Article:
The jury found that Hoffman-La Roche 4 breached the contractual rights afforded plaintiff under the company personnel manual. The jury also specifically found that plaintiff suffered

[238 NJSuper Page 443]

no money damages from the contract breach. He is barred from recovery for tort damages because his employer did not commit the tortious conduct claimed by plaintiff, bad faith and unfair dealing.

Tort damages are rarely available for acts arising from breach of contract. See Buckley v. Trenton Saving Fund Soc., 111 N.J. 355, 369-370, 544 A.2d 857 (1988); Sandler v. Lawn-A-Mat Chem. & Equip. Corp., 141 N.J. Super. 437, 448, 358 A.2d 805 (App.Div.1976), certif. den. 71 N.J. 503, 366 A.2d 658 (1976). Certain wrongful discharge cases may belong in that rare category. In Pierce v. Ortho Pharmaceutical Corp., 84 N.J. 58, 417 A.2d 505 (1980), our Supreme Court stated: "An employee who is wrongfully discharged may maintain a cause of action in contract or tort or both." [ Id. at 72, 417 A.2d 505].

My reading of this sentence may be too simplistic, 5 perhaps even wrenched from context. I nevertheless see no reason for an intermediate appellate court to attempt to distinguish this explicit language [At 433-434, 570 A.2d at 13-14] in a case where no tort has been committed by the employer.

There is much to be said for and against the awarding of tort damages for the employer's breach of the implied covenant of good faith and fair dealing. See the extensive discussions in the majority and concurring-dissenting opinions in Foley v. Interactive Data Corp., supra, 47 Cal. 3d at 682-700, 254 Cal.Rptr. at 227-239, 765 P. 2d at 389-401 (Lucas, C.J., for the majority); 47 Cal. 3d at 701-715, 254 Cal.Rptr. at 240-250, 765 P. 2d at 402-412 (Broussard, J., dissenting in part); 47 Cal. 3d at 715-723, 254 Cal.Rptr. at 250-256, 765 P. 2d at 412-418 (Kaufman, J., dissenting in part); 47 Cal. 3d at 723-724, 254 Cal.Rptr. at 256-257, 765 P. 2d at 418 (Mosk, J., dissenting). Whatever should be said on this matter in this 6 jurisdiction should await the arrival of the appropriate case.

Consider the plight of the plaintiff in K Mart Corp. v. Ponsock, 103 Nev. 39, 732 P. 2d 1364 (1987). Ponsock, fifty-three years old and a contract-tenured employee, had worked

[238 NJSuper Page 444]

for K Mart for nine and one-half years as a forklift operator. He was earning $9.40 per hour and was approximately six months away from 100% vesting of his retirement benefits, to be paid in full by his employer. He was fired for applying gray primer spray paint to the battery cover of his forklift. The jury found that K Mart acted in bad faith in discharging plaintiff for the express purpose of depriving him of retirement benefits, and awarded compensatory damages of $993,120 and $50,000 in punitive damages. The compensatory damage award included an $11,000 loss incurred by plaintiff when he was forced to sell his home after being dismissed, an item of damages properly claimable only in tort, and not available as damages for breach of contract. The Nevada Supreme Court affirmed, holding that defendant's discharge of plaintiff for the purpose of depriving him of pension benefits was a breach 7 of the implied covenant of good faith and fair dealing. 103 Nev. at 47-53, 732 P. 2d at 1369-1373. I am not sure that my colleagues and I would have been content to let this plaintiff recover the obviously inadequate damages available as a contract remedy, given the conduct of this employer.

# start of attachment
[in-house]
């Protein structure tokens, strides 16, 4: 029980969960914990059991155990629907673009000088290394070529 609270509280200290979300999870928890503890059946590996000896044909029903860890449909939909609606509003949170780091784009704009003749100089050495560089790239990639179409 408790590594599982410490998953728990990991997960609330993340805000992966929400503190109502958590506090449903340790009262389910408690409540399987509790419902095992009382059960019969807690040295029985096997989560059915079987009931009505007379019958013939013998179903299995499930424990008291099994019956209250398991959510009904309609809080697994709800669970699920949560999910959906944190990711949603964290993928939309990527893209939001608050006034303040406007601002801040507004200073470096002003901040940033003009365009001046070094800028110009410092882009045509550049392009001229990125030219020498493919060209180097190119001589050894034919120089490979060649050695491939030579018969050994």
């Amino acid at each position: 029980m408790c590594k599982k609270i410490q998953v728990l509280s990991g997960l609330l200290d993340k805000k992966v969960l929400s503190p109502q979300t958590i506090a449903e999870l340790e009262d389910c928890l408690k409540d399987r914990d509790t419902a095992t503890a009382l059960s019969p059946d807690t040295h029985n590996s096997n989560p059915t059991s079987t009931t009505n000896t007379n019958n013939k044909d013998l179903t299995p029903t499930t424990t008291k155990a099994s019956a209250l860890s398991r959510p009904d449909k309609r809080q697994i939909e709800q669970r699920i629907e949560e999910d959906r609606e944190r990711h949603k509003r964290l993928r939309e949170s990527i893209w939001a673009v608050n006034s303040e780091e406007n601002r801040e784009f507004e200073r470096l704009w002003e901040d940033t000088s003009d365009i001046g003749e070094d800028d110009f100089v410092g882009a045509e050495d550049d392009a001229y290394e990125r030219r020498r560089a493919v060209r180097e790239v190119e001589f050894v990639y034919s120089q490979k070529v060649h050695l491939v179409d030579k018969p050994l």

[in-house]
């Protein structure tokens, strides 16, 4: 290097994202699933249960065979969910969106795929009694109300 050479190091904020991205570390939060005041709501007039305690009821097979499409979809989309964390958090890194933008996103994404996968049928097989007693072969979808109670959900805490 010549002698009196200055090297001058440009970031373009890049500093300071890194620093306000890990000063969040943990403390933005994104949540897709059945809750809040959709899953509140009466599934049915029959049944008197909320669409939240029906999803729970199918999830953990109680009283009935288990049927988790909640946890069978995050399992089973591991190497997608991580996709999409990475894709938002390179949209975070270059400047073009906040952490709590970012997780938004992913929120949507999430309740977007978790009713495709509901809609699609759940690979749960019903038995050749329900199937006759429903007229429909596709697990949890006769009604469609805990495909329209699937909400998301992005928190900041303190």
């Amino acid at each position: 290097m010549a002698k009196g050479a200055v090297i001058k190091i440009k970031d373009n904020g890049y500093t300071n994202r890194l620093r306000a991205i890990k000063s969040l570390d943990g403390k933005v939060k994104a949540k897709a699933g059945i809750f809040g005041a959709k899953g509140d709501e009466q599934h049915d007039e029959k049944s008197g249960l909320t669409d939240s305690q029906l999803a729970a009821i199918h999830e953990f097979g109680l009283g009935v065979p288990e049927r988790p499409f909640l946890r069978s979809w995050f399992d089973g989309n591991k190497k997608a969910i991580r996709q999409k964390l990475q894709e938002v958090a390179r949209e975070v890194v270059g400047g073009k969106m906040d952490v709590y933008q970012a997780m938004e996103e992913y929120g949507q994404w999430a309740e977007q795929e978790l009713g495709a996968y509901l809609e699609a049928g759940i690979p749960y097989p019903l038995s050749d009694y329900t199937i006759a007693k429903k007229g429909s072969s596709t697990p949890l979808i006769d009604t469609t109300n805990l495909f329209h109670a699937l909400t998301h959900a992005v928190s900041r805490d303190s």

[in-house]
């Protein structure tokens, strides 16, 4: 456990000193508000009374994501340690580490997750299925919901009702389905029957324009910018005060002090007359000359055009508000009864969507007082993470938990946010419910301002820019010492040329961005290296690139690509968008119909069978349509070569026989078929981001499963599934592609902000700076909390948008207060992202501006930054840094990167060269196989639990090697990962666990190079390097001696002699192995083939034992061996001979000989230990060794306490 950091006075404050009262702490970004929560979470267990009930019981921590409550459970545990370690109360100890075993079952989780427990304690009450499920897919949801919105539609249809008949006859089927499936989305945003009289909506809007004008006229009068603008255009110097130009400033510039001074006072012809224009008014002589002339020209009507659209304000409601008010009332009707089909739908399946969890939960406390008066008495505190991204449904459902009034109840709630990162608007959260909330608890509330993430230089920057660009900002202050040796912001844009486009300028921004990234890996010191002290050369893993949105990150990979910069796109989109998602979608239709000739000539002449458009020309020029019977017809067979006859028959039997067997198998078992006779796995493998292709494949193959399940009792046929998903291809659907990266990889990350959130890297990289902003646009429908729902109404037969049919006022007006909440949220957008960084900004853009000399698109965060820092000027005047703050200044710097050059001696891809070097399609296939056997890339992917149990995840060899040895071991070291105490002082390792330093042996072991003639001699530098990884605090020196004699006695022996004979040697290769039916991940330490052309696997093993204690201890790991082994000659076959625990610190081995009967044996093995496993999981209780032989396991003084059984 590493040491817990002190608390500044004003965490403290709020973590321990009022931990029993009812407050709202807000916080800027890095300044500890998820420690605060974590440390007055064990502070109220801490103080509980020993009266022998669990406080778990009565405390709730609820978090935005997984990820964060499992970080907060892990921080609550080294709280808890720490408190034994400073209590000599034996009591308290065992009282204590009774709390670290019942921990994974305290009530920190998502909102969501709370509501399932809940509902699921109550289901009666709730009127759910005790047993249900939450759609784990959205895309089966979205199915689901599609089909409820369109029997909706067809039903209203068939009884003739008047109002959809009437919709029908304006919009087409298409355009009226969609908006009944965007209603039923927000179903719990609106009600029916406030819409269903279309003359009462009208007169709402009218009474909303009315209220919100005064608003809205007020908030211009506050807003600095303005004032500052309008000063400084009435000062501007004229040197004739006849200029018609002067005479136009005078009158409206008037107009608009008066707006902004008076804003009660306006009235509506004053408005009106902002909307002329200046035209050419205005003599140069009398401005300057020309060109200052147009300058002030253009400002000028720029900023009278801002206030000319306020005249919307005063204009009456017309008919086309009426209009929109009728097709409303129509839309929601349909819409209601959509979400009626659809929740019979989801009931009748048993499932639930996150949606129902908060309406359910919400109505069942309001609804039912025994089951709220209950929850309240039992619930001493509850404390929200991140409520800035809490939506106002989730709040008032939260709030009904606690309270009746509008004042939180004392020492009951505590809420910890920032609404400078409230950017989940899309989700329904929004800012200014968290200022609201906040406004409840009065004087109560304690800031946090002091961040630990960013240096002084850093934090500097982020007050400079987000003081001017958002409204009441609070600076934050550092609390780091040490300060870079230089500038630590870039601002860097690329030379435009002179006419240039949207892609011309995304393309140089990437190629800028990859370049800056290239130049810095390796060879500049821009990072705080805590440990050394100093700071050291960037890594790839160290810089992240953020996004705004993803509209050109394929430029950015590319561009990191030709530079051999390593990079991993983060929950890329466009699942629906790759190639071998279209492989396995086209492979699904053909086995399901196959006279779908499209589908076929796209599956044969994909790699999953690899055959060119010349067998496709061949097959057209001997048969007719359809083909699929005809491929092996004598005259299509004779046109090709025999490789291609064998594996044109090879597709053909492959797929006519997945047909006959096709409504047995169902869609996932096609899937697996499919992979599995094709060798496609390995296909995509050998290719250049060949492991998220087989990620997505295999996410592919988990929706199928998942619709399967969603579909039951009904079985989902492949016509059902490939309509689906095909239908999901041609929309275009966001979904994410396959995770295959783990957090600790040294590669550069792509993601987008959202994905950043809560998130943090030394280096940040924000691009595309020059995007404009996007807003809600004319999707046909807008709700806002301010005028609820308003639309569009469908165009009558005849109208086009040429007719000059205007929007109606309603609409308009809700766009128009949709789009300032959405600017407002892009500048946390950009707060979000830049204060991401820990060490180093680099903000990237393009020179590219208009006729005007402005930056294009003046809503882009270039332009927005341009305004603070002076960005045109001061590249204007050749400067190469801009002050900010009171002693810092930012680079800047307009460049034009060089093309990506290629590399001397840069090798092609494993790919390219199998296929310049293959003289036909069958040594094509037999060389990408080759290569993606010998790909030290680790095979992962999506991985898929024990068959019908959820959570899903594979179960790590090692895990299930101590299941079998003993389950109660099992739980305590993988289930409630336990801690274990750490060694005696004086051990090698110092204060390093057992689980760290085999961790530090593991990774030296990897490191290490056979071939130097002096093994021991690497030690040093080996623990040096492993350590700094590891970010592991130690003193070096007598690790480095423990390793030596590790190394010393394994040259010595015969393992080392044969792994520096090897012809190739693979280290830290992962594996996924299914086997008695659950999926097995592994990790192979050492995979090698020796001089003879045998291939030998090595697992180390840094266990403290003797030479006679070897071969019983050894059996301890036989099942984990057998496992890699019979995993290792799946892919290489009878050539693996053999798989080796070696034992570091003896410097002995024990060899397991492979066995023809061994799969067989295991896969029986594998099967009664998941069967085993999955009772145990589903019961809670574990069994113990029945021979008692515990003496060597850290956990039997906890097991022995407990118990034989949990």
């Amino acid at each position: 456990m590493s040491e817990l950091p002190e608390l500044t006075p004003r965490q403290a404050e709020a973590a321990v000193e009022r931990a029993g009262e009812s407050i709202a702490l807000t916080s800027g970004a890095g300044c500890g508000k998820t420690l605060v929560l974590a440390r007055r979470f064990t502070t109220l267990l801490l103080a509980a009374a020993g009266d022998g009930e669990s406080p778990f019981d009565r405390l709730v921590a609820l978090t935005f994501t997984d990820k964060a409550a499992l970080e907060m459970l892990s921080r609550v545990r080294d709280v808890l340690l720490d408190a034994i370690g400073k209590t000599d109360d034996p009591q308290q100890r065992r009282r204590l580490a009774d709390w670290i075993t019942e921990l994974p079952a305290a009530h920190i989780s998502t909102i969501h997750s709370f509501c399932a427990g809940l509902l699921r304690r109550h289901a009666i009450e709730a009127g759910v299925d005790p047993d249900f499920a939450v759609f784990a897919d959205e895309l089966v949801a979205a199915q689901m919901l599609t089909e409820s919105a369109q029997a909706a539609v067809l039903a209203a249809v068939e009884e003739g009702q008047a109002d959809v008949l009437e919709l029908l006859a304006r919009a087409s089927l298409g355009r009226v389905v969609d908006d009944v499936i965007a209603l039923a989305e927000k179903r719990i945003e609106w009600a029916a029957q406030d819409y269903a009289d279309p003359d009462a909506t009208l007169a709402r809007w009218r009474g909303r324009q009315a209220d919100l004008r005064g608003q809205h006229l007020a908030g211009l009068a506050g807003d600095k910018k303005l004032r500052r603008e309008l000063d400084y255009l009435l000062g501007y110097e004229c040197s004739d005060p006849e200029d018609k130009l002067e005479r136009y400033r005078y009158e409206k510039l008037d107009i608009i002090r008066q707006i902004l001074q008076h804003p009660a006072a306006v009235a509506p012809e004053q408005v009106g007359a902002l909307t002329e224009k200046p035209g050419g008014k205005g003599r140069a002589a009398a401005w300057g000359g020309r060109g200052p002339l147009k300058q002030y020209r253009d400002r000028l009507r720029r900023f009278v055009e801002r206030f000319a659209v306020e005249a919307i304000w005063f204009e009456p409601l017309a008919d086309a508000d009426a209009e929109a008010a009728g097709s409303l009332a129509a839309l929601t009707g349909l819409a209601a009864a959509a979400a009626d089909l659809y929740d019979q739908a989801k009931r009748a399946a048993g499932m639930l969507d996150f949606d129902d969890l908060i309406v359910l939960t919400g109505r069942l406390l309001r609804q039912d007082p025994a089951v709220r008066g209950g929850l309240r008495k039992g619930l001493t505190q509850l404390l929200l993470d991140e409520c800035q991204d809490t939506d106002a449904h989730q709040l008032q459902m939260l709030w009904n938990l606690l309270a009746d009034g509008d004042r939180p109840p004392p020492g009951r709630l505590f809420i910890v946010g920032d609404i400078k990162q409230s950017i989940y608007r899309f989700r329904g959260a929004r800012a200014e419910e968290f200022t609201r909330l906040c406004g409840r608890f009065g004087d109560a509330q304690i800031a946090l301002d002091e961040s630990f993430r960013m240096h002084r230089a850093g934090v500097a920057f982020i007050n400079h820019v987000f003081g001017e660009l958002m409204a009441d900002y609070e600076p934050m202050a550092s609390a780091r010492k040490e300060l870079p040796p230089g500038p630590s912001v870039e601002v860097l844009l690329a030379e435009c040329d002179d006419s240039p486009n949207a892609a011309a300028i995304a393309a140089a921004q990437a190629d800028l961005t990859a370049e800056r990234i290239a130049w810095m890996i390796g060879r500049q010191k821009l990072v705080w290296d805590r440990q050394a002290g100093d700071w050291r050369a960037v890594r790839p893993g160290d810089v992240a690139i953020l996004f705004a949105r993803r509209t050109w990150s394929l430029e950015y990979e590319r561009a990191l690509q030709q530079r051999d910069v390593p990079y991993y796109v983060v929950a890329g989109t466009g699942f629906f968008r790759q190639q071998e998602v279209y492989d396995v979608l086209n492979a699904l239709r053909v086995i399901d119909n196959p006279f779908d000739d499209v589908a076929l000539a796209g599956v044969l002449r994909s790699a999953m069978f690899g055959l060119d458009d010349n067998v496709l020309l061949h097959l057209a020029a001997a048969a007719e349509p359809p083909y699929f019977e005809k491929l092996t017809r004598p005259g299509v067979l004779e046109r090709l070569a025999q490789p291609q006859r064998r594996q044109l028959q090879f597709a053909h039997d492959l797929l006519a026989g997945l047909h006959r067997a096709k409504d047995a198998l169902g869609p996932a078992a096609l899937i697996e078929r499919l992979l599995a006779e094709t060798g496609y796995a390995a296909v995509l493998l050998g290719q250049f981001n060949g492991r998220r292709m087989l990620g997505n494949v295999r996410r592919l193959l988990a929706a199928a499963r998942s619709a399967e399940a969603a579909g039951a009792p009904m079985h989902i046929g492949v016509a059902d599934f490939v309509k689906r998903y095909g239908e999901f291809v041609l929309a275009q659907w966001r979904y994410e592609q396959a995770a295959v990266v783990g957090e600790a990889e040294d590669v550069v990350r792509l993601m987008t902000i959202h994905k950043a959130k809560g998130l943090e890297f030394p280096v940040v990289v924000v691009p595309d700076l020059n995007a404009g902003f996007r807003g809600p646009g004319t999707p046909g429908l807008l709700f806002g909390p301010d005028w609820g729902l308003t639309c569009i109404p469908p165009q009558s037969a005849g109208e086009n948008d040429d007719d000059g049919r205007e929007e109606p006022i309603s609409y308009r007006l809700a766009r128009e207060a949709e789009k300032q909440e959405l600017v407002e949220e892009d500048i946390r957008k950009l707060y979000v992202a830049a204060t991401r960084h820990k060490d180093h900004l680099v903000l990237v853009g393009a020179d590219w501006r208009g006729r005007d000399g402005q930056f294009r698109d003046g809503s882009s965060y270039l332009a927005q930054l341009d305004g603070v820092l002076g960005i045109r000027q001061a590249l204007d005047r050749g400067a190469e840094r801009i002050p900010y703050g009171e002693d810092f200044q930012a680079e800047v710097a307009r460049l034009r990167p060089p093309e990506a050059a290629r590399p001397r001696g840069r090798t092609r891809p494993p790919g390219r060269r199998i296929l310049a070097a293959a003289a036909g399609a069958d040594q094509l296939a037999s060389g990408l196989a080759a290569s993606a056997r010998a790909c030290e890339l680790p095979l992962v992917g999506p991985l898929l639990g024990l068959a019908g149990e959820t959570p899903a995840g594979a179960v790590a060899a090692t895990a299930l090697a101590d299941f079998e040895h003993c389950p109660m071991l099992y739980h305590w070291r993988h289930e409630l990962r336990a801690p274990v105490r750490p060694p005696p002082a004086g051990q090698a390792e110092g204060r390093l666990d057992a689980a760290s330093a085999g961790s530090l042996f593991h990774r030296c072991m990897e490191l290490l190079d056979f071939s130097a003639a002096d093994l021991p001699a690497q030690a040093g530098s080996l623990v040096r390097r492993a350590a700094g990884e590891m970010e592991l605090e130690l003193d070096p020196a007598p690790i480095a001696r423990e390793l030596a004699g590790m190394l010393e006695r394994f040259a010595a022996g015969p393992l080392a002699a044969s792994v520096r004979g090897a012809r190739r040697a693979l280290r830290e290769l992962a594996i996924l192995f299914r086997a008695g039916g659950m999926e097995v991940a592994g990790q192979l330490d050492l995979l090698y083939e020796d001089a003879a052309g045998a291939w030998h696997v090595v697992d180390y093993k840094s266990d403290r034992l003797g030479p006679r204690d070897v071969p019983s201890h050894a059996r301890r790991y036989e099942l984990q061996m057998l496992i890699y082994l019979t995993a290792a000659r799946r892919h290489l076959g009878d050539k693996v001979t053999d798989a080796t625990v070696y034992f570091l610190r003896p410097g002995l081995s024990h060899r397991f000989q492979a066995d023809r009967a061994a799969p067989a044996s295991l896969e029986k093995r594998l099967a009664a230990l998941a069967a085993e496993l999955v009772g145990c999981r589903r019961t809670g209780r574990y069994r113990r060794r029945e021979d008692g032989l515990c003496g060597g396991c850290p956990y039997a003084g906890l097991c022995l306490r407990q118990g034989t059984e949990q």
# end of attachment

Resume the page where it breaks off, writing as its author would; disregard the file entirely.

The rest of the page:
In Schwartz v. Leasametric, Inc., 224 N.J. Super. 21, 30, 539 A.2d 744 (App.Div.1988), we affirmed in part the entry of summary judgment granted in favor of defendant, and held that no tort action lies against defendant-employer for firing plaintiff to avoid paying him commissions. That ruling, in which I joined, may be too broad. There was no specific allegation that there was a breach of an implied covenant of good faith. Moreover, the resolution of this novel question might better have awaited the development of a more complete record generated by a plenary hearing. Jackson v. Muhlenberg Hospital, 53 N.J. 138, 142, 249 A.2d 65 (1969); Velantzas v. Colgate-Palmolive Co., 109 N.J. 189, 193, 536 A.2d 237 (1988).

I cannot express my views 8 on judicial restraint any better than my colleague, who once observed in a similar context:

[238 NJSuper Page 445]

This limitation on the exercise of our power arises not only from . . . time-honored traditions of restraint . . . but from a practical understanding of our own limitations and the need to retain our own credibility. . . . [Bilder, J.A.D., concurring in Franklin v. Dept. of Human Serv., 225 N.J. Super. 504, 530 [543 A.2d 56] (App.Div.1988), aff'd 111 N.J. 1 [543 A.2d 1] (1988).